Sam McKenna’s never turned down a dare. And she’s not going to start with the last one her brother gave her before he died.
So Sam joins the first-ever class of girls at the prestigious Denmark Military Academy. She’s expecting push-ups and long runs, rope climbing and mud-crawling. As a military brat, she can handle an obstacle course just as well as the boys. She’s even expecting the hostility she gets from some of the cadets who don’t think girls belong there. What she’s not expecting is her fiery attraction to her drill sergeant. But dating is strictly forbidden and Sam won’t risk her future, or the dare, on something so petty…no matter how much she wants him.
As Sam struggles to prove herself, she discovers that some of the boys don’t just want her gone—they will stop at nothing to drive her out. When their petty threats turn to brutal hazing, bleeding into every corner of her life, she realizes they are not acting alone. A decades-old secret society is alive and active… and determined to force her out.
At any cost.
Now time’s running short. Sam must decide who she can trust…and choosing the wrong person could have deadly consequences.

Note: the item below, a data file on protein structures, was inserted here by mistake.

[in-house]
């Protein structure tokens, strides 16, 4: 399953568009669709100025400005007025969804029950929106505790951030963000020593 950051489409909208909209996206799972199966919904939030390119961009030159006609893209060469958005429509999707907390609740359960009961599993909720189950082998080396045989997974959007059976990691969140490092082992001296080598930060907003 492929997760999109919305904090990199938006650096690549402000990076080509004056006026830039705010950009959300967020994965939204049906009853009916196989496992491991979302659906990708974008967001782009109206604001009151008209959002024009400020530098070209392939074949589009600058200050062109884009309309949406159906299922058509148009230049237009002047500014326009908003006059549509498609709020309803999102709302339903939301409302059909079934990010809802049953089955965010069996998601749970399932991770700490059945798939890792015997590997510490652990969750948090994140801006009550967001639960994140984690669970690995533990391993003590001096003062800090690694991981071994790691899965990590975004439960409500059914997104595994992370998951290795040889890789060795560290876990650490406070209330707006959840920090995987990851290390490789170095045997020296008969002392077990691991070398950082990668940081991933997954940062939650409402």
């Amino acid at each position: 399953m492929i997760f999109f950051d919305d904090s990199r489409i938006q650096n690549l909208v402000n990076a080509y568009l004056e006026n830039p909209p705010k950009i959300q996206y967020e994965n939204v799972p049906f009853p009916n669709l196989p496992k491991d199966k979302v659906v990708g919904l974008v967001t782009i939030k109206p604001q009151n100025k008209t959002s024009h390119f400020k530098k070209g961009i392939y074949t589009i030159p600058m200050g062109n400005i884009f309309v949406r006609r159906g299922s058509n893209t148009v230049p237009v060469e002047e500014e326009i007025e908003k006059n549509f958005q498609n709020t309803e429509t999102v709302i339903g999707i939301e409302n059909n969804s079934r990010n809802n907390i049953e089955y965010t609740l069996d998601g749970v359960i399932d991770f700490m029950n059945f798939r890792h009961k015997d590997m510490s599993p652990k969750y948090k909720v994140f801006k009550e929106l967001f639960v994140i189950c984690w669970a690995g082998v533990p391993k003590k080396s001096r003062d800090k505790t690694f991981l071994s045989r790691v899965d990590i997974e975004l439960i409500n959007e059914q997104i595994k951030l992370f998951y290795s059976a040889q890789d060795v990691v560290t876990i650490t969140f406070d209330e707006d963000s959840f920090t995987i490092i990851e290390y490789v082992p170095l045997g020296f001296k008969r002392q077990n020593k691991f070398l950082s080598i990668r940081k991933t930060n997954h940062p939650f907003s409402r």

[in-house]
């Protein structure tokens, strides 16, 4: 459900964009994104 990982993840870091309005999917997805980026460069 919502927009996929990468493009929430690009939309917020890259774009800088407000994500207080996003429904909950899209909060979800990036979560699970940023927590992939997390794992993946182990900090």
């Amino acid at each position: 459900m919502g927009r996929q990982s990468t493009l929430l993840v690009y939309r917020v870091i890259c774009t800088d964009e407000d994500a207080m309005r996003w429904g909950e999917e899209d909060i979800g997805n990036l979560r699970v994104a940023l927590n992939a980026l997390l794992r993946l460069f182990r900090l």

Even with all the hype, Rites of Passage more than lived up to my expectations. I was having a hard time writing a coherent review so I thought I would give you three reasons why you should check this book out.
As the first batch of female recruits begin their year at the Denmark Military Academy, a rule is put in place that not only can they not date anyone higher up than them, they are not allowed to date fellow recruits either. Sure, stick a bunch of teenagers in close quarters and tell them to stay away from each other. SOLID PLAN.
Let me just tell you, Sam McKenna is someone you don’t want to mess with. Don’t mess with her friends either. She is by far the toughest person at DMA. Not only is she physically capable, but she has strong mental game. Beyond that, she’s simply a good person without being a goody-goody. She makes you want to root for her, and I did.
I loved the way Rites of Passage explored both her female and male friendships. Even though she has a lot of enemies, she has a few allies as well. These friendships were far from uncomplicated though. As much as her friends want to protect her, their loyalties are constantly being tested. In such a high pressure environment where they’re being driven to the point of exhaustion, it becomes quite easy for her fellow recruits to be manipulated.
If you’ve read Rites of Passage and you’re looking for something else to read, you should definitely check out the Song of the Lioness quartet by Tamora Pierce. It may be fantasy, but it has a lot of themes in common with Rites of Passage. The series is about a girl named Alanna who wants to be a knight. However, in Tortall, only men can be knights so she must disguise herself as a boy to become a page.
Have any of you read Rites of Passage? What did you think?